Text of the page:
Fraser Valley Baseball Academy: Different baseball pitches

Do you want to level up your pitching skills? Uncover the different pitching styles here at Fraser Valley Baseball Academy:

Fastballs

One of the most common categories of pitches is the fastballs. These are high-speed pitches and some examples include:

Four-seam

A four-seam fastball has a speed of 85 to 100 mph. It is a straight pitch with little to no movement yet is quite challenging for a batter to hit accurately.

Two-seam

Another example of a fastball is the two-seam or the sinker. It moves downward and sometimes will run in on a right-hand hitter (RHH) depending on how it was released by the pitcher.

Cutter

Moving at 85 to 95 mph, the cutter is a combination of a slide and a fastball. However, it is faster than a common slider and involves more movement than a typical fastball. An interesting feature about this pitch is that it suddenly breaks away from the RHH when it reaches the plate.

Breaking balls

The breaking balls are pitches thrown in a manner that makes the ball appear like dropping or curving before it reaches the batter. These are harder to handle for catchers compared to fastballs that only move in a typical straight direction. The most popular breaking balls are namely:

Curveball

The curveball is commonly referred to as the 12-6 curveball because the 12-6 stands for its top to bottom movements, similar to the hands of a clock at 12 and 6.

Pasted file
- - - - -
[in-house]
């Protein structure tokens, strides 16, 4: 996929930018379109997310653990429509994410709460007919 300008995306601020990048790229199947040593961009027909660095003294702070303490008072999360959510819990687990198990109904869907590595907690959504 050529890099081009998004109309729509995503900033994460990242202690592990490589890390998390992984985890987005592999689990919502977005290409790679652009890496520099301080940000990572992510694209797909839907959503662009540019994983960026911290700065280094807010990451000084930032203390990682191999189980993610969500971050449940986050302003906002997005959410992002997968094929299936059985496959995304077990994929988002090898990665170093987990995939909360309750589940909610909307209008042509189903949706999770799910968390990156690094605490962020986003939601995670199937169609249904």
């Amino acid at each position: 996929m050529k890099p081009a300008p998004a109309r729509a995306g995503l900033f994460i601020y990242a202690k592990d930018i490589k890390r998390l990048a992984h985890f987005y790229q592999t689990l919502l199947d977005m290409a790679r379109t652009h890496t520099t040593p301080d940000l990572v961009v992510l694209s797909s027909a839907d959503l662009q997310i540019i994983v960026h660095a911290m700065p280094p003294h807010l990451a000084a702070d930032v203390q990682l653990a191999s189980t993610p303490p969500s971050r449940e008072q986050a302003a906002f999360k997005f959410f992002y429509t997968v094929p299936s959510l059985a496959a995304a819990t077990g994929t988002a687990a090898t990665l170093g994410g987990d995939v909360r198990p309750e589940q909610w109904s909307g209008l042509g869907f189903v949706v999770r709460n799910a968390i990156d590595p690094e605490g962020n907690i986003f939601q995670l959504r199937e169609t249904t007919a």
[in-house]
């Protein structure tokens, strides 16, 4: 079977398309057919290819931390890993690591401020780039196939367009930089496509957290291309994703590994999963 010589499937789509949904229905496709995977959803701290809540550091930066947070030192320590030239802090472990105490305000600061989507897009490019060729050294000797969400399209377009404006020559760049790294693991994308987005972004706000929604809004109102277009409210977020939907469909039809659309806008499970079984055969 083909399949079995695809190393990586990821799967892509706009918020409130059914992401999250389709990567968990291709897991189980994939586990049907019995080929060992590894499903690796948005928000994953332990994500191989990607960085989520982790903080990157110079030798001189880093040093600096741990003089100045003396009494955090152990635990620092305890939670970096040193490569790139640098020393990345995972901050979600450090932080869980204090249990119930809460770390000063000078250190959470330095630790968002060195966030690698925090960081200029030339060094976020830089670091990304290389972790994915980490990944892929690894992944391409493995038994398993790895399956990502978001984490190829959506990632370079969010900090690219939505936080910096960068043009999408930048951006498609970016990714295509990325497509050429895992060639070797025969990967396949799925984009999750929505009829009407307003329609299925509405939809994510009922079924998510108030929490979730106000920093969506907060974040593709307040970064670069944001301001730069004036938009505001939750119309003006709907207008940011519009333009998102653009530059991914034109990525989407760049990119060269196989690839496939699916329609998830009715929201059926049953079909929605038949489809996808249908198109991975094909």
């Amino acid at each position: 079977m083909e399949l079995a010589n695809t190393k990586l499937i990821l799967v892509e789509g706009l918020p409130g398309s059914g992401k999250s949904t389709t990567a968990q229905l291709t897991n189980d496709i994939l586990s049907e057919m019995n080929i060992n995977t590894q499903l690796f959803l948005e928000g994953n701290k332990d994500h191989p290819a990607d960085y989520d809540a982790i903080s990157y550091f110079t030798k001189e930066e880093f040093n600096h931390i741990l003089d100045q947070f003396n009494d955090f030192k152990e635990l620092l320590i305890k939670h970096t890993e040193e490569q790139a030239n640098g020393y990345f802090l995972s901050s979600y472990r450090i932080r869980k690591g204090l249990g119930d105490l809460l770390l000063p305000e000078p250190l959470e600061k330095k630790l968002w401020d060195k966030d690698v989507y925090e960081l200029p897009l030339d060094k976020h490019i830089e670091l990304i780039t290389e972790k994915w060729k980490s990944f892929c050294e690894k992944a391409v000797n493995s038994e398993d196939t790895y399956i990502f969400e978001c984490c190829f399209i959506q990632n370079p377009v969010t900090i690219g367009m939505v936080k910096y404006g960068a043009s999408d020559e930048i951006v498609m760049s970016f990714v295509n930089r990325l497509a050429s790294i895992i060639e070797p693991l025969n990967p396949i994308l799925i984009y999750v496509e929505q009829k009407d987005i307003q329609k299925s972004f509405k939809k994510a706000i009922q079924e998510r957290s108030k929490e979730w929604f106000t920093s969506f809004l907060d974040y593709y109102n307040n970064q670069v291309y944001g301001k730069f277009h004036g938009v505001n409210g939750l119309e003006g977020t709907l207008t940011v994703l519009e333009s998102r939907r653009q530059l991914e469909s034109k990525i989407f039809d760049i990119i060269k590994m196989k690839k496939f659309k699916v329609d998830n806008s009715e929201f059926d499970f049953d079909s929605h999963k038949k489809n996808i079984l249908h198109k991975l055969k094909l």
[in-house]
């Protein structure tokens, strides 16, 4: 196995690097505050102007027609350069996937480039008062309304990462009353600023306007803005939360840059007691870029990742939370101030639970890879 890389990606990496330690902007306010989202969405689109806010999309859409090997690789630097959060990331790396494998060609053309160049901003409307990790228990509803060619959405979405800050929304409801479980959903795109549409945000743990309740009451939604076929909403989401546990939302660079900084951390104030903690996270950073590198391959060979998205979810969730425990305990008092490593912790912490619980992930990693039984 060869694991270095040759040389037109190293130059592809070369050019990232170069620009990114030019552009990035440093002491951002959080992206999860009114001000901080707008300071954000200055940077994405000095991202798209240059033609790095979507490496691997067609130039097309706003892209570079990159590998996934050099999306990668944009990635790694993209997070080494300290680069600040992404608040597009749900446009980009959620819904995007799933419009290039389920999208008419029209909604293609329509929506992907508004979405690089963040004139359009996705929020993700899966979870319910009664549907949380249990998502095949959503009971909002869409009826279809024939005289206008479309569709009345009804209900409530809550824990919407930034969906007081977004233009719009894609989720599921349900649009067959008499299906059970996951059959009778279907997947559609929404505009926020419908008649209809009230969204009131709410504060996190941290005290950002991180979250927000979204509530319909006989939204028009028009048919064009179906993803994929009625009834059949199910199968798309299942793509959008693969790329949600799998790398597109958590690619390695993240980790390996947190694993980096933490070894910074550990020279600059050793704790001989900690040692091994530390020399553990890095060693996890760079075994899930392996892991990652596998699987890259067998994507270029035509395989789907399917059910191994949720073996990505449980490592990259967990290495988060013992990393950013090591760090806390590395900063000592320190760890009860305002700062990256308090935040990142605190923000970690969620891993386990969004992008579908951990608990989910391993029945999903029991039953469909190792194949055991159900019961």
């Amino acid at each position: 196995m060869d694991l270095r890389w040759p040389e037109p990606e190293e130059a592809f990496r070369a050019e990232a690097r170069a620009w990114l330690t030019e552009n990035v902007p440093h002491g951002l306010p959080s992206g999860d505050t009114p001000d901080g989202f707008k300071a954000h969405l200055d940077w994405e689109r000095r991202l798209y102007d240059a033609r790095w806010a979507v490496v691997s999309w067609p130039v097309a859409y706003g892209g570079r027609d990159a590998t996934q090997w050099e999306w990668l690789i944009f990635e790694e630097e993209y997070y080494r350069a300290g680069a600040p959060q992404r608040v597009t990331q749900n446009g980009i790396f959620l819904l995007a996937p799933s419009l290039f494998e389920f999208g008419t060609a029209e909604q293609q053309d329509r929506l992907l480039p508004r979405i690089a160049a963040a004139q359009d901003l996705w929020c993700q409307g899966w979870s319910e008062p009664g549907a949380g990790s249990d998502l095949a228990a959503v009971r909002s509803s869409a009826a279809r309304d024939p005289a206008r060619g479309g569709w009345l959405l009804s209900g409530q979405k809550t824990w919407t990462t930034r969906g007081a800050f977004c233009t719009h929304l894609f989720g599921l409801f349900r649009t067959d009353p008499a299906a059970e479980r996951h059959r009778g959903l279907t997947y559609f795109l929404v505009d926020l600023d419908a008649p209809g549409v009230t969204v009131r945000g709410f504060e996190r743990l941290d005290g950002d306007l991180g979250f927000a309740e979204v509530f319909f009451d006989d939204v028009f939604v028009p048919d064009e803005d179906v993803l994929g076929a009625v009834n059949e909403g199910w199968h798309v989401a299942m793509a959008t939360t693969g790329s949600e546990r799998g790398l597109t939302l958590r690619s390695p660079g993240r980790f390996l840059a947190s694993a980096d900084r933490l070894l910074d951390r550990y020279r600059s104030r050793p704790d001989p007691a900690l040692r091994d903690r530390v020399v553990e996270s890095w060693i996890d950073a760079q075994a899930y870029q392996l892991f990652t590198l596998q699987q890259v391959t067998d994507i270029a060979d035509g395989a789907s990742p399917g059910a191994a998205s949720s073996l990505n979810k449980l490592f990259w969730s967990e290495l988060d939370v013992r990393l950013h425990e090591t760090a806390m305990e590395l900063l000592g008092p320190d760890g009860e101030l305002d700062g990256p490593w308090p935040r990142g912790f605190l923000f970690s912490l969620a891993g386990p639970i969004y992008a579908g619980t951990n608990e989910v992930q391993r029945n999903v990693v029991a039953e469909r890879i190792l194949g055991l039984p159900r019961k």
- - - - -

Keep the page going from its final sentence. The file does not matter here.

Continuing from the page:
Slider

A slider is described to appear like a mix of a fastball and a curve. It breaks down and away from the RHH, moving at 80 to 90 mph.

Slurve

A slurve has a speed of 70 to 80 mph that is similar to a curveball but with a more lateral movement. It goes in the direction of an 11-5 movement.

Changeups

Changeups are common off-speed pitches that are a crucial element in every pitcher’s arsenal. When done correctly, it causes a hitter to either miss a swing or weakly make contact with the ball. However, if the batter can identify the pitch, they can easily hit it because of its low velocity. The three specific pitches under this category are the following:

Changeup

A common changeup is thrown in the same way as a fastball but with a lower speed. Its speed ranges from 70 to 85 mph.

Palm ball

As its name suggests, the palm ball is gripped tightly in the palm of the pitcher. Although it is slower than a fastball, it is thrown in the same arm motion. This has a speed of 65 to 75 mph.

Circle Changeup

The circle changeup is a specific variation that uses a 1-7 movement like a screwball. It has a speed of only 70 to 80 mph.